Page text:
Alumni Spotlight: Annie Ogostalick, PharmD ’97, MS ’00

Ogostalick will receive the Pharmaceutical Health Economics Award at the 2024 USC Mann School’s Alumni Awards Gala on February 25.

Meet Annie Ogostalick, PharmD ’97, MS ’00, field director of Medical Outcomes Science Liaisons at AbbVie, recipient of the 2024 Pharmaceutical Health Economics Award at the upcoming USC Mann Alumni Awards Gala. Here, she talks about her work as AbbVie leading a team of pharmacists, physicians and PhDs and how she’s been involved in helping to expand and improve access for important new classes of medications for millions of patients.

As a role model to current students, could you describe your career trajectory and highlights?

I had a fairly good idea that I wanted to pursue a career in the pharmaceutical industry the summer after I completed my third year in the PharmD program. I pressed “pause” on my intern pharmacist position at Kaiser Permanente for the summer and instead completed an APhA Summer Internship at Novartis at their corporate headquarters in New Jersey. That 10-week experience demonstrated all of the possible career paths for pharmacists in Industry, from A (discovery research) to Z (sales and marketing) and everything in between, which was truly eye-opening. It also helped me to decide that my best opportunity in order to open the doors to a career in the industry was to continue my education after my PharmD, complete a fellowship and earn an MS in Pharmaceutical Economics and Public Health Policy.

Career highlights for me are many. I have been fortunate to have been involved in helping to expand and improve access for some important new classes of medications for millions of patients, especially those in Medicaid and the VA. I love seeing my team members work on issues or problems and figure out creative solutions they might not have believed were achievable. I take great pride in developing people and watching them progress in their own careers. I have also had the opportunity to have our AbbVie CEO, Richard Gonzalez, and other executives accompany me to dialogue with national U.S. payer decision-makers in order to better align on and understand their perceptions of the clinical and real-world data that supports value and access to various pharmaceuticals for patients across the country.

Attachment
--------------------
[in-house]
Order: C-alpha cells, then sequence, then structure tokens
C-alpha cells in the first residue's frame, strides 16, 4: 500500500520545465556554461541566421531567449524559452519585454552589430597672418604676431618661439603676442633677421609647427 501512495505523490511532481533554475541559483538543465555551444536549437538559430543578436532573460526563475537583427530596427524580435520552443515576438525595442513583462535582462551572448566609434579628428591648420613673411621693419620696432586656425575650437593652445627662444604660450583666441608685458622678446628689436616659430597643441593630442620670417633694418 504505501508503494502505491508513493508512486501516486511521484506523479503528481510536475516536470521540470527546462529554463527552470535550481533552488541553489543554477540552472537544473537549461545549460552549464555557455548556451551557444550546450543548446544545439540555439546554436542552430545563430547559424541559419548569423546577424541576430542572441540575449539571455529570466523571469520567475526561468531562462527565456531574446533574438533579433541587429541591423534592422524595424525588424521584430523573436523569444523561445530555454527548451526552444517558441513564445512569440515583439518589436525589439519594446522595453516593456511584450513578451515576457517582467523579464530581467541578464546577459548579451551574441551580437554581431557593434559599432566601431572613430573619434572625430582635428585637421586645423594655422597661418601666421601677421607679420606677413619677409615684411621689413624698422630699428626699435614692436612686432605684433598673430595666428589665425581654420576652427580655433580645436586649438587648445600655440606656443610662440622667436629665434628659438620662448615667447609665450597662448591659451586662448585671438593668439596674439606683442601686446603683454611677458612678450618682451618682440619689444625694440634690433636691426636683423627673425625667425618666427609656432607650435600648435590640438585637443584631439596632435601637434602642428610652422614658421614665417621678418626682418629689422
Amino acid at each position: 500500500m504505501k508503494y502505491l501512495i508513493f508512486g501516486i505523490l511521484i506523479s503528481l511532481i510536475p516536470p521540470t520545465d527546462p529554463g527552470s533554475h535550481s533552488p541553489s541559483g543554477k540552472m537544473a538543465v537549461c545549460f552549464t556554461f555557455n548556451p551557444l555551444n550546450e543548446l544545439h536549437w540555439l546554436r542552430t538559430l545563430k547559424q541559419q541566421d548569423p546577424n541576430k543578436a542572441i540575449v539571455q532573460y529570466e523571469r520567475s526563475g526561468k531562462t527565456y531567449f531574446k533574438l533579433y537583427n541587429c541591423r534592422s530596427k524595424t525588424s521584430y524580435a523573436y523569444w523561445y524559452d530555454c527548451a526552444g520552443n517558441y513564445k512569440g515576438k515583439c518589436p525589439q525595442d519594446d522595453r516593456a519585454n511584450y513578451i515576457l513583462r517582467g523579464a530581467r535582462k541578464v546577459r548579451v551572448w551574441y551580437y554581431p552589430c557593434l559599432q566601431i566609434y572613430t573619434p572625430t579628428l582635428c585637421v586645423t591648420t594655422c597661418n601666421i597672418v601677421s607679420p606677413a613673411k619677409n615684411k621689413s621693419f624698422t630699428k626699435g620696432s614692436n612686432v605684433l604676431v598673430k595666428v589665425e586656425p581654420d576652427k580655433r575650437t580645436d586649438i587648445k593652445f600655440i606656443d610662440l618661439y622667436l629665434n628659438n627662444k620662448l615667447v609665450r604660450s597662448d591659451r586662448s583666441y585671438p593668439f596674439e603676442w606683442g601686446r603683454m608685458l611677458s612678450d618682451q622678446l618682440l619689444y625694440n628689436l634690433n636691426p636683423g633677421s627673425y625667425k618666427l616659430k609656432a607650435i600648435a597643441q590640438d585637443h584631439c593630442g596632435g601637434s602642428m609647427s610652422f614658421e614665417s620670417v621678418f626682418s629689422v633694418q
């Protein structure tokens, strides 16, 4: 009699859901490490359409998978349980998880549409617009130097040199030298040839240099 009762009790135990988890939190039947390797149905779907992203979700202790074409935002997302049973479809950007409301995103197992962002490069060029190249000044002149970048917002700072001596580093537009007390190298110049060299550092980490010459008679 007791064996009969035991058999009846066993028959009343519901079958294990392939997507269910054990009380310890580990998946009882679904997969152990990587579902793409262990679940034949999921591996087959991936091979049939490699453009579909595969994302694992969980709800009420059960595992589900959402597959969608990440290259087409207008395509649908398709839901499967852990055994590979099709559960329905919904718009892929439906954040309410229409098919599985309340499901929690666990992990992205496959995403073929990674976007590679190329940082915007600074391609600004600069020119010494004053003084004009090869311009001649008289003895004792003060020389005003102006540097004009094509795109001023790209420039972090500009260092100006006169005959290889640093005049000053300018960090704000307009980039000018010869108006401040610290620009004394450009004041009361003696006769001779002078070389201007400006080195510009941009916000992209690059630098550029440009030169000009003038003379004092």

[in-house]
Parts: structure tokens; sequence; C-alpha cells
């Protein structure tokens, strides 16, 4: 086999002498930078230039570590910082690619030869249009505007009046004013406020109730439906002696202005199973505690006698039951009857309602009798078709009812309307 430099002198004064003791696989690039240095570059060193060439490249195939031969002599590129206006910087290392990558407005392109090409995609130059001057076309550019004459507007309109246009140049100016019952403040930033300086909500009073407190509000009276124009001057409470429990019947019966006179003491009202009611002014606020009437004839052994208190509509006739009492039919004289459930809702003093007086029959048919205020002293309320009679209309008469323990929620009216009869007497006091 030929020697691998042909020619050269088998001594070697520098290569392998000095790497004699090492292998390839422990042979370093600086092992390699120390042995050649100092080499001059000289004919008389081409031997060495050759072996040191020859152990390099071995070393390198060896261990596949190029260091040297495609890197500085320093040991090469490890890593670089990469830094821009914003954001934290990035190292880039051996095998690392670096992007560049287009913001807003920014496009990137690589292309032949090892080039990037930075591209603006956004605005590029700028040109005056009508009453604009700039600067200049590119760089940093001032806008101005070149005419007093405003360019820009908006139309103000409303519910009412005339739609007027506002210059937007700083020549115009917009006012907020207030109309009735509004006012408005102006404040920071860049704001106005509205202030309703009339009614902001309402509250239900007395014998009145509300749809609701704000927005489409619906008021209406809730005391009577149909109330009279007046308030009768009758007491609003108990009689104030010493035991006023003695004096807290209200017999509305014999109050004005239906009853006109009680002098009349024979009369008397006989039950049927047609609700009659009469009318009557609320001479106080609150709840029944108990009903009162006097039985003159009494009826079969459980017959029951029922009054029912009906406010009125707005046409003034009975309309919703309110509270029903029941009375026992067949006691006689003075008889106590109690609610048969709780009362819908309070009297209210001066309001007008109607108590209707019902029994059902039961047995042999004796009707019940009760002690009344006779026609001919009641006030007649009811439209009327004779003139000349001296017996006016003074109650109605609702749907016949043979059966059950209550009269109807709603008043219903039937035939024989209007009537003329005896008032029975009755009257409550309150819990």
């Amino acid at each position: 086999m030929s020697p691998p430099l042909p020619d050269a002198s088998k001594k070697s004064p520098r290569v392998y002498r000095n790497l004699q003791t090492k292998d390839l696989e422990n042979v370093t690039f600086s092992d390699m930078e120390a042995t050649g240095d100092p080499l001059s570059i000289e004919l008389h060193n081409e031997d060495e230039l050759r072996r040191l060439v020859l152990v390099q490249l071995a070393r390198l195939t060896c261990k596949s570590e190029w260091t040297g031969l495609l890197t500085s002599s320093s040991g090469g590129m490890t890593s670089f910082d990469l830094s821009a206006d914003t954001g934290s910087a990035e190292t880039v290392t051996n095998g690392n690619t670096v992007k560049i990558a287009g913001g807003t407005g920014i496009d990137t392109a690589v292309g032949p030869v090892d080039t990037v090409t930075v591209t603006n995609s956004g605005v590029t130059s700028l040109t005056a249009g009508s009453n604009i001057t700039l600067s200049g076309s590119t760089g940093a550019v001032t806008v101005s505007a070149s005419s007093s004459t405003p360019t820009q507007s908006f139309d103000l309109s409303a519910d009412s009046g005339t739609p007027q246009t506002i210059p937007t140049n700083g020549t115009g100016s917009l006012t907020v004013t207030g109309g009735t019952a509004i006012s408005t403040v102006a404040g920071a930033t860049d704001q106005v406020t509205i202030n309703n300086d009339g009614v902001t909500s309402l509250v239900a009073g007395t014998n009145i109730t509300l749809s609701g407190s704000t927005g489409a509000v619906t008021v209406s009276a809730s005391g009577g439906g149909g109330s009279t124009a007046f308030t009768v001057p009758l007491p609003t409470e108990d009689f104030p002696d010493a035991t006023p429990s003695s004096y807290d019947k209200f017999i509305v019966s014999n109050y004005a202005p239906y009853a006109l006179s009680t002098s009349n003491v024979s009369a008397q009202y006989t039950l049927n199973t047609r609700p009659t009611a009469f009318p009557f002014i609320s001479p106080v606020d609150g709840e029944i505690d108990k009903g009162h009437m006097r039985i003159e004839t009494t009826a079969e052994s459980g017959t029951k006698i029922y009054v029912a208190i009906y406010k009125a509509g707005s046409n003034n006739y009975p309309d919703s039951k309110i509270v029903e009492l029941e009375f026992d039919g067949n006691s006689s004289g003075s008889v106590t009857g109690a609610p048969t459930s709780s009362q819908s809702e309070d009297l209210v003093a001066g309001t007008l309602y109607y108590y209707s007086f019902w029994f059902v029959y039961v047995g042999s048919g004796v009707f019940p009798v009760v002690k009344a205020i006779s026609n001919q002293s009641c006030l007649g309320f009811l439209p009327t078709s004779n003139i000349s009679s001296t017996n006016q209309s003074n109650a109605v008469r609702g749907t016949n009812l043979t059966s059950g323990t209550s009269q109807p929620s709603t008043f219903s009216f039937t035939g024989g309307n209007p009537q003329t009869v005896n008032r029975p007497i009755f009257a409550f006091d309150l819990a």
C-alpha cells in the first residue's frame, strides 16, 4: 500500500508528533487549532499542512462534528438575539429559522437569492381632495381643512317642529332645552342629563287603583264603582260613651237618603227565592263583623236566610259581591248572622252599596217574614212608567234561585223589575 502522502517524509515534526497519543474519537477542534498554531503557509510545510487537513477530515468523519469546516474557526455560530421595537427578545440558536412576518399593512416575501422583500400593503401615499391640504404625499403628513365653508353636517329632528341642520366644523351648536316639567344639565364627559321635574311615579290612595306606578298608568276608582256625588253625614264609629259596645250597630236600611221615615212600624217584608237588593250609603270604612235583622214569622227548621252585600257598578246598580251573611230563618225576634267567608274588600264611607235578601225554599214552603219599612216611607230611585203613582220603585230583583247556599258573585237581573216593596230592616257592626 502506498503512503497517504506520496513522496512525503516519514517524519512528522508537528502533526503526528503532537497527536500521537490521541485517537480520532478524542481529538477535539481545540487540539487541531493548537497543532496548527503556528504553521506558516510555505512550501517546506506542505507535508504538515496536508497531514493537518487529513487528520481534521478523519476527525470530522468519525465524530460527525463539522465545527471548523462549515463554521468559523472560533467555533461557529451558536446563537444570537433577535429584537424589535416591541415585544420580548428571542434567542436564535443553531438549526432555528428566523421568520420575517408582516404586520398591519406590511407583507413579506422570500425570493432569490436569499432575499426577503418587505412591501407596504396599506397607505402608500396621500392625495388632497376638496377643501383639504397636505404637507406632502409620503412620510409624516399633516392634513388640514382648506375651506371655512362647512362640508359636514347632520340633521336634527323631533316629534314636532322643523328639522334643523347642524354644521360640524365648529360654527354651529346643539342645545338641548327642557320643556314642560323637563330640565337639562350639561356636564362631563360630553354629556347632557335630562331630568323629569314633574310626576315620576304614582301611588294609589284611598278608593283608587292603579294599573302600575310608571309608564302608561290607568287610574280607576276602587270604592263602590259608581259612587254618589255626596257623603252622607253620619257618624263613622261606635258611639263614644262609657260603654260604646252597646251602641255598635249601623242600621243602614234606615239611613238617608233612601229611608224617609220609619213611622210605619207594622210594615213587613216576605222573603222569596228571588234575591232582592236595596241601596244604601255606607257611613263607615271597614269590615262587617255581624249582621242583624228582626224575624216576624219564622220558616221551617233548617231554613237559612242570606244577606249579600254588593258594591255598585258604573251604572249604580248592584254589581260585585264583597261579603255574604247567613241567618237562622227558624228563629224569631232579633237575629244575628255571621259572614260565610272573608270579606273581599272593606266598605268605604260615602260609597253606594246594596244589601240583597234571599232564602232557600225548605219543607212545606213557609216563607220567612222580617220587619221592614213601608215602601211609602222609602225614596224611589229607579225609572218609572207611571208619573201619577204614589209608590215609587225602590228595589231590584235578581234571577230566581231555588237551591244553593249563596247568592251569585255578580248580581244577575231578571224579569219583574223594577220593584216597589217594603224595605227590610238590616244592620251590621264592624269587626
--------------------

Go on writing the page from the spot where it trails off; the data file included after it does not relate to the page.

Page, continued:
What does your role, Field Director of Medical Outcomes Science Liaisons, do?

I am a “people leader” at AbbVie in our Global R&D function. I lead a team of pharmacists, physicians, and PhDs who have data-driven pharmacoeconomic and scientific conversations about clinical evidence needed to make access and formulary decisions for pharmaceuticals with U.S. payers. In a nutshell, my team is there for health care decision-makers to share and discuss evidence to answer the questions “Can It Work?”; “Does It Work?”; and “Is It Worth It?” for payers and their patient populations.

How did your experiences at USC affect where you are in your career today?

I found that doors were gladly opened wide for me because of the high-quality education, research experiences and world-renowned faculty with whom I was lucky enough to collaborate. I was also fortunate enough to be a part of the first cohort of students awarded the John and Margaret Biles Leadership Scholarship in 1994. Dr. Biles personally mentored each of us to become leaders in pharmacy. Many of the lessons he taught me are those that I use in my daily work as a people leader at AbbVie.

Did you have any mentors at USC and if so, who?

Absolutely. Besides Dr. Biles, I worked closely with and am forever indebted to Dr. Kathleen Johnson, Dr. Jeff McCombs, and Dr. Robert Koda for their time, their encouragement, and for seeing something special in me that maybe I did not recognize in myself at the time.

What advice do you have for current USC students? Alternatively, what is the best career advice you ever received during your time at USC?

Emotional intelligence and self-awareness can make all the difference in whether you get through versus truly excel in life and work. Take the time to truly assess where your strengths lie. Let them guide you to a place that allows you to thrive in your profession.

What does the Trojan Family mean to you? Is there anything else about your experience at USC that you’d like to share?

It truly is a real thing. Both of my parents graduated from USC, and I heard a lot about the Trojan Family growing up. We have an amazing network of alumni from both the Mann School and the broader university that can easily open doors for you.

Participation, both as a student and as an alum, makes for such a greatly enriched experience. The extracurricular and networking opportunities available are not to be missed. Go to a Trojan football or basketball game! Come to an Alumni Association picnic or mentoring session. You will leave with a few more friends, at the very least.

For more information or to purchase tickets, visit the 2024 USC Mann Alumni Awards Gala event website or contact Cheryl Stanovich, chief development officer, at